An elaborate ice cream sundae formed in layers and served in a very tall conical glass, to be eaten with a distinctive long spoon. The layers might include nuts, meringue, fruits, biscuit or chocolate, topped with whipped cream nippled by a single glace cherry or similar bold fruit.
The word 'Knickerbocker' comes from the Dutch surname sufficiently significant among early settlers in New York to have became a nickname for old-style European-Americans, and their distinctive trousers. As a sweet desert, however, it seems to now be entirely English, though the origin is unclear.
It is possibly the case that KG was created and named in the 1920's by Lyon's Bakeries as part of a fantasy range of ice-creams for their 'Corner House' cafes alongside other outerwear-themed desserts, such as the 'plus four'. Indeed, an article in the 'Yorkshire Post and Leeds Intelligencer' - Monday 06 May 1929, p8 - tells of an unusually greedy schoolboy who; "declared:—'it's nothing. I should have had room for Knickerbocker Glory, or a Charlie Chaplin Waistcoat, to finish up with!' on inquiry, it was found that these illuminating names referred to ice-cream sundaes."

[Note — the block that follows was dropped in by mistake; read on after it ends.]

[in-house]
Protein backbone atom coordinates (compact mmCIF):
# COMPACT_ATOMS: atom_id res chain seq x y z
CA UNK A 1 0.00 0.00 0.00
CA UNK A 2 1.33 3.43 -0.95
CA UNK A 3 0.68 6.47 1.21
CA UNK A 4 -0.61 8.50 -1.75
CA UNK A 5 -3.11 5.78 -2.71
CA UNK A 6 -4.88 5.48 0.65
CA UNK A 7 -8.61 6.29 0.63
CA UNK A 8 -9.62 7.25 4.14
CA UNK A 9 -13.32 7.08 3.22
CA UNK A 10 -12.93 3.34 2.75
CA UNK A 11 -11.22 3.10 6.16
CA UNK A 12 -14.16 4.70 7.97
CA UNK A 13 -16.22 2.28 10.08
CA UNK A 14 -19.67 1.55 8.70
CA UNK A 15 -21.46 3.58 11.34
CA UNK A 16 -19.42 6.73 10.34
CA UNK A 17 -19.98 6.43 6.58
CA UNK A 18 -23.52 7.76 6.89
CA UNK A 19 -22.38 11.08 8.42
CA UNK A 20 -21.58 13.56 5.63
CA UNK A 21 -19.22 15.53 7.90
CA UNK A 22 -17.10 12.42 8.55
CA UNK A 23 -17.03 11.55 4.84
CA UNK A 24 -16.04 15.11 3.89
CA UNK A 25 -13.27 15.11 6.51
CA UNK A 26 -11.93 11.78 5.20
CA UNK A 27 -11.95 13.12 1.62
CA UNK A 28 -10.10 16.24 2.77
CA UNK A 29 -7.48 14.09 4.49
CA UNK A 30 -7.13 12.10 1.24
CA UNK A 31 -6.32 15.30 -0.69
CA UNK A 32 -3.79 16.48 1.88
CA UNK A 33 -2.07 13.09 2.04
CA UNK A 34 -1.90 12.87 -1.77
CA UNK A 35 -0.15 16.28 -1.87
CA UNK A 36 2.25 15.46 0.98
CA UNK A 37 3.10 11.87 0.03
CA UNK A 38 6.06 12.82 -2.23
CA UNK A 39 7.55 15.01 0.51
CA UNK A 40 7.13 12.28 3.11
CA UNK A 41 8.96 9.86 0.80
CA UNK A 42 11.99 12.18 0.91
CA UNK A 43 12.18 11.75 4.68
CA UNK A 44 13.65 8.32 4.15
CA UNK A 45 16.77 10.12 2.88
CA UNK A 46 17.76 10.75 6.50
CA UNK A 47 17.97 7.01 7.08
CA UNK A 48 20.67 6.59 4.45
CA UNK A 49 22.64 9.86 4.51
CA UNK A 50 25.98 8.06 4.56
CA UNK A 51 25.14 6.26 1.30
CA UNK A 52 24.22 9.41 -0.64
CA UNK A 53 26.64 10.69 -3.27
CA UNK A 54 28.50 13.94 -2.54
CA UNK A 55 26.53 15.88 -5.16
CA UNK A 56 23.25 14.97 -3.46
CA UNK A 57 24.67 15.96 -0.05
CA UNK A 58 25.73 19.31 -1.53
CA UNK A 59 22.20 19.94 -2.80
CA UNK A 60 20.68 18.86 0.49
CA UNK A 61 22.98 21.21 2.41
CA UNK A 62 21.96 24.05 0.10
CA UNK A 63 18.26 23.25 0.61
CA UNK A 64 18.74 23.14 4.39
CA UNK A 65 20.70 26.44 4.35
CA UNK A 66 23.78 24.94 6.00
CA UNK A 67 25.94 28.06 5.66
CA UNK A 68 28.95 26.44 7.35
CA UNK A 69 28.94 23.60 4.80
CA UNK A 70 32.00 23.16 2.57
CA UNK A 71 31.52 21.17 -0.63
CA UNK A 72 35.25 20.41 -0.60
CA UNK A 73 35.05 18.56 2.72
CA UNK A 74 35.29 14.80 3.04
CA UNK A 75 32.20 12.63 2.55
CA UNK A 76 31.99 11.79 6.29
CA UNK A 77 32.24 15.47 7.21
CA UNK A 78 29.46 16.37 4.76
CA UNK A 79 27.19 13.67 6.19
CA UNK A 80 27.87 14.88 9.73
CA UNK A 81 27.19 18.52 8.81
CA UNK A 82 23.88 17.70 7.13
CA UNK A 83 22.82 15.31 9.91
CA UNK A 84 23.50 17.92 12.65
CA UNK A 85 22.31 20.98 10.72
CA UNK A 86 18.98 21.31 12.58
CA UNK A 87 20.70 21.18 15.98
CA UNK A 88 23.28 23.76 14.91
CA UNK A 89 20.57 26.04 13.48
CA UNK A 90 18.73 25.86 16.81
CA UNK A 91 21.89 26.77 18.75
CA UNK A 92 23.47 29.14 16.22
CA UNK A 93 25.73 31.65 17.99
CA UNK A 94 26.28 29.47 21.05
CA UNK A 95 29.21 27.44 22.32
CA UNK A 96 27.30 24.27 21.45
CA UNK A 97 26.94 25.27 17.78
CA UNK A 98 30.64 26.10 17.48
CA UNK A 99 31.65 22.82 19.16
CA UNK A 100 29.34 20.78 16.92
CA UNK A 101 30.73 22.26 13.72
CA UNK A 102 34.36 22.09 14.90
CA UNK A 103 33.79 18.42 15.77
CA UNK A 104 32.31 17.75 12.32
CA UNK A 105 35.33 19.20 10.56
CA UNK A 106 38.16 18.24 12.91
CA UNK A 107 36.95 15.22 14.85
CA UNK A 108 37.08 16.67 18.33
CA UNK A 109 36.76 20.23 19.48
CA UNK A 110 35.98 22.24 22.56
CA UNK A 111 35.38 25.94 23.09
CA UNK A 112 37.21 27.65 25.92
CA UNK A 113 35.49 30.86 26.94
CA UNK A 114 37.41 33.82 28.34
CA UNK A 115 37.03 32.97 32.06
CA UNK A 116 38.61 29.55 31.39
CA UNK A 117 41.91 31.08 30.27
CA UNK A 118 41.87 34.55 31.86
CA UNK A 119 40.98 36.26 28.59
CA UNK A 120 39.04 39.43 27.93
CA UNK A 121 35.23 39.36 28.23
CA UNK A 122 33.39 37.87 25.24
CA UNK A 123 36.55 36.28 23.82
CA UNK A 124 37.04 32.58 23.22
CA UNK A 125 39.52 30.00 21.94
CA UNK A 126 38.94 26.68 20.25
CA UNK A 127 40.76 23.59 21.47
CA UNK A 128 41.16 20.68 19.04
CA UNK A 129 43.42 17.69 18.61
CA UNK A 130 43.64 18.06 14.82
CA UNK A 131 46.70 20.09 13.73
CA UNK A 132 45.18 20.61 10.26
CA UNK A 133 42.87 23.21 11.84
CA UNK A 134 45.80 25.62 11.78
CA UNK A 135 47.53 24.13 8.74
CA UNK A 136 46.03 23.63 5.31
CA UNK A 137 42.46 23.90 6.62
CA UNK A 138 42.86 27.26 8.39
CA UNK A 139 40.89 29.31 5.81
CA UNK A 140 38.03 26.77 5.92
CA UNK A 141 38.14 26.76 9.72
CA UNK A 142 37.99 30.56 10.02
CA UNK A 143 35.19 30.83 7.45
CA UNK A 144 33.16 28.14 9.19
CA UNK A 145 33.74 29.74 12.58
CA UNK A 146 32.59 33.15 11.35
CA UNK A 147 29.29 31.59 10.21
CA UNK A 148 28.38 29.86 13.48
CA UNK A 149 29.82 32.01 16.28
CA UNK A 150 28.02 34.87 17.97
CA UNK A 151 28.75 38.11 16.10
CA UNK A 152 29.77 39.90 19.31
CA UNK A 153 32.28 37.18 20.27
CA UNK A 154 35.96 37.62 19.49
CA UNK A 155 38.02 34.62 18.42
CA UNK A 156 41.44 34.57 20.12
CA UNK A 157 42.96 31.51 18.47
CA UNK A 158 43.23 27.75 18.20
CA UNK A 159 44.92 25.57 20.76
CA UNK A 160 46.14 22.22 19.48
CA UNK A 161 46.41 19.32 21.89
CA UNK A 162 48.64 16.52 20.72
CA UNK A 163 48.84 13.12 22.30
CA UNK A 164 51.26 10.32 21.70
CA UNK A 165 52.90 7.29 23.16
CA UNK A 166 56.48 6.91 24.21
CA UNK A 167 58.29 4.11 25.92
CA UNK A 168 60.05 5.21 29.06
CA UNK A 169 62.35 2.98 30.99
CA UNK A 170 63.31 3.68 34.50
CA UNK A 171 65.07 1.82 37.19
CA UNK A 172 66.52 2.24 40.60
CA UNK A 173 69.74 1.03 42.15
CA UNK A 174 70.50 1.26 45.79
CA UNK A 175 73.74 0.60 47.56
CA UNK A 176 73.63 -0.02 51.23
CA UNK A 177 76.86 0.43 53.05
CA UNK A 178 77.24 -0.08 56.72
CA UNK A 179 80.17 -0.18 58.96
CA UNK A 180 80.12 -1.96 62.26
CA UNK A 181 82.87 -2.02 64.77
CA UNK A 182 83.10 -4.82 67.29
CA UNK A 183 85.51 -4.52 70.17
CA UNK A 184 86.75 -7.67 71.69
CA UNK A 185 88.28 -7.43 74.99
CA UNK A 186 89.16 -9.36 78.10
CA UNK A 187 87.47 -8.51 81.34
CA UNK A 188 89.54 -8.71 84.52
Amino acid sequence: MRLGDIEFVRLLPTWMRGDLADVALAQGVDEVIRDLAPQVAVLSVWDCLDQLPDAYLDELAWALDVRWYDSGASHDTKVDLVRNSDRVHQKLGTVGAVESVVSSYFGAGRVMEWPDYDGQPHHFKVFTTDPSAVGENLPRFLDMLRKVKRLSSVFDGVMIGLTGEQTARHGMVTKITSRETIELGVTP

Another possibility is that the name is somehow connected with the Knickerbocker Ice Co of New York, one of the largest 19th Century 'ice harvesters' who collected ice from frozen lakes in winter and stored it in insulated ice-houses to sell over summer and whose business disappeared along with the appearance of refrigerators in the 1920's.
Knickerbocker Ice Co, New York, 1869
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